The response to this question will help you assess if the investor has realistic expectations and if the expectations align with your plans. Adam Harris, Founder and CEO of Cloudbeds, a company founded in 2012 that raised about $250M, prioritizes clarity in outcome alignment. Harris explains, “You need to know if your investors are underwriting your deal to require a 2x, 3x, 4x, or 10x return (or whatever the number is). This answer will dictate the amount of risk they’re willing to pursue and the type of capital investments that follow. Know when enough is good enough for the outcomes you are seeking (future fundraises, liquidity events, etc.).”
Most investors don’t share their thoughts about underwriting a business, but knowing their outcome requirements will align you with investors at every growth stage.
Harris suggests that all questions to investors center around the following:
- How do you incentivize and keep incentivizing me to build what we both want?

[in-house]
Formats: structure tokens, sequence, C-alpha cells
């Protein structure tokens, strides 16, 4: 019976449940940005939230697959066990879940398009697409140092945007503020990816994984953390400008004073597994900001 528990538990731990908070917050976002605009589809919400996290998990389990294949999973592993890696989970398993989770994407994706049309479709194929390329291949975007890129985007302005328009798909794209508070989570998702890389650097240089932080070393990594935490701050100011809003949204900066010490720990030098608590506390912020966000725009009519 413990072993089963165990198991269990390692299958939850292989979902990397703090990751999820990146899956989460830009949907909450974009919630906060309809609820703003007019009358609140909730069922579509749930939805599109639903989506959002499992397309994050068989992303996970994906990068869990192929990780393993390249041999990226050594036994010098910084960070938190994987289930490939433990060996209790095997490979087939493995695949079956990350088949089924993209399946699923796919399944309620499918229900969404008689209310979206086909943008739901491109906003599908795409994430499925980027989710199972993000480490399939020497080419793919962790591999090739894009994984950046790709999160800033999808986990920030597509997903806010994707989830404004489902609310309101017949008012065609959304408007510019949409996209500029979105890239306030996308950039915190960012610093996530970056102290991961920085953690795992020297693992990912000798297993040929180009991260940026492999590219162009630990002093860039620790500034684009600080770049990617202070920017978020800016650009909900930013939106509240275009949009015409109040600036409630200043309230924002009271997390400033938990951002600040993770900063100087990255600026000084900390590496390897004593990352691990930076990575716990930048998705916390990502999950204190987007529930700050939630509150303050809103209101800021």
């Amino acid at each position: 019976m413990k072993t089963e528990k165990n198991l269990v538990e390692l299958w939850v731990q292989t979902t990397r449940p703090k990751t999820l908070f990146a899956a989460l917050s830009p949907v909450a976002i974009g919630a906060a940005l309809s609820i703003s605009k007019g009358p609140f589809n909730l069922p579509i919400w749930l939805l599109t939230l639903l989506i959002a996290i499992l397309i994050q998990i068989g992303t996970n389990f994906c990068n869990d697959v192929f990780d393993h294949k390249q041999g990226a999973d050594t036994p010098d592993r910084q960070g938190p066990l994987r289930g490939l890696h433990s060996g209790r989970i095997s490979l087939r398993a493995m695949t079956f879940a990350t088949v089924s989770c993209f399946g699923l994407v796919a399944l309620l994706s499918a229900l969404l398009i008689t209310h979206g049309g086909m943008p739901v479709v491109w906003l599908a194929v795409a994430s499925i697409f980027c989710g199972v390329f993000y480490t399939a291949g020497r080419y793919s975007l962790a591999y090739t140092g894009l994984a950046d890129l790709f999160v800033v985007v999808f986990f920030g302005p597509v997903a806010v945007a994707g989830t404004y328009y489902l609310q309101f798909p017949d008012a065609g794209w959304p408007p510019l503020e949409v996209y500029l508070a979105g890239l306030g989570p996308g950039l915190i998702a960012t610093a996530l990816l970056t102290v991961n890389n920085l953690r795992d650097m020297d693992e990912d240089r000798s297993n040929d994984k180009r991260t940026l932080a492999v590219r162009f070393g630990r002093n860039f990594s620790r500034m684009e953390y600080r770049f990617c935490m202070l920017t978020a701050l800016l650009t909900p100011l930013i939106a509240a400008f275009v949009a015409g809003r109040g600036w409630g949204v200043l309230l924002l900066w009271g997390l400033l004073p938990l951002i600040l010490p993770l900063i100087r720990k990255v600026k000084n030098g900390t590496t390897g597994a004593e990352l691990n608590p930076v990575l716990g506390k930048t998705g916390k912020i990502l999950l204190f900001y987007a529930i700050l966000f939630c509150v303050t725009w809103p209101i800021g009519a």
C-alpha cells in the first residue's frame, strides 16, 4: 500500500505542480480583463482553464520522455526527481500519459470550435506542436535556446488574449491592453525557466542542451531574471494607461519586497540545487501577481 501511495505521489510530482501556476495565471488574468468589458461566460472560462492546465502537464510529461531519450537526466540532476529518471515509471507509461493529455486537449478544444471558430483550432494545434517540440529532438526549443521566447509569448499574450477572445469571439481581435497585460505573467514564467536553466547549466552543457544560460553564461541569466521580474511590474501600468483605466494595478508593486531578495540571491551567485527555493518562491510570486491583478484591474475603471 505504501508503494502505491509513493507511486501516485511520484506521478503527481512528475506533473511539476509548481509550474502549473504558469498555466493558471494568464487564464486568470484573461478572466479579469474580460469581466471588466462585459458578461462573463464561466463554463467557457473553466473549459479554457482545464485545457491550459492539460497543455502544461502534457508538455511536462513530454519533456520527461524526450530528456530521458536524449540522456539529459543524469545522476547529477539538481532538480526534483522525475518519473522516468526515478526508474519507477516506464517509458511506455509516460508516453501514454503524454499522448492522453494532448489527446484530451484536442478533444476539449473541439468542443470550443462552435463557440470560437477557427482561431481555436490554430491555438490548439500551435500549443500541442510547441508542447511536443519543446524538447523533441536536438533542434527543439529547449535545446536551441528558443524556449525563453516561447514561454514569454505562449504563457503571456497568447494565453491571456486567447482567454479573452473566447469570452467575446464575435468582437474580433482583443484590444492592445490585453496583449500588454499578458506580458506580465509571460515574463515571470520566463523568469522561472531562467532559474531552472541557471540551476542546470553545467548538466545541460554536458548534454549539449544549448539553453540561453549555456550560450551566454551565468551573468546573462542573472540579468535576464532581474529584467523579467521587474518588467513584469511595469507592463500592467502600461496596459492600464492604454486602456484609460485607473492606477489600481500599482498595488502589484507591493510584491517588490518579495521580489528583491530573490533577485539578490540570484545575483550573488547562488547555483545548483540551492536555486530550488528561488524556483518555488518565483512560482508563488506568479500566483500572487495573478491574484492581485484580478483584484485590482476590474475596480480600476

- How do you and I stay aligned with risk appetite, enterprise value extraction and what’s right for the business?
- How do you underwrite my deal?
If you can get full transparency on responses for the above, you’ll have a better shot at alignment, allowing you to move faster to focus on the big objectives.
6. How often do you expect to meet after funding?
Some investors are going to be far more high-maintenance than others, and communication styles can make or break a partnership. You do want a decent amount of interaction. Investors can help find clarity with high-level decisions, but I suggest they stay out of the details, as this may weigh and slow you down.
7. We have a challenge with this issue. Do you have any insight into how we may help solve it?
The response to this can be very telling because it will shed some light on how the investor thinks, works and the type of value they can offer. It also demonstrates to the investor that you are open to their feedback and value their expertise as a potential partner.
Choosing the right investors goes far beyond getting capital. Through open and honest conversations, look to find partners who believe in your vision, feel good compatibility and offer a funding package that will contribute to the growth of your business. Take some time to make the most informed decision possible and ensure clarity across all questions and expectations. If it doesn’t feel like love at first sight, reassess.
A longer version of what was originally published on Entrepreneur.com on 9/19/23 at this link.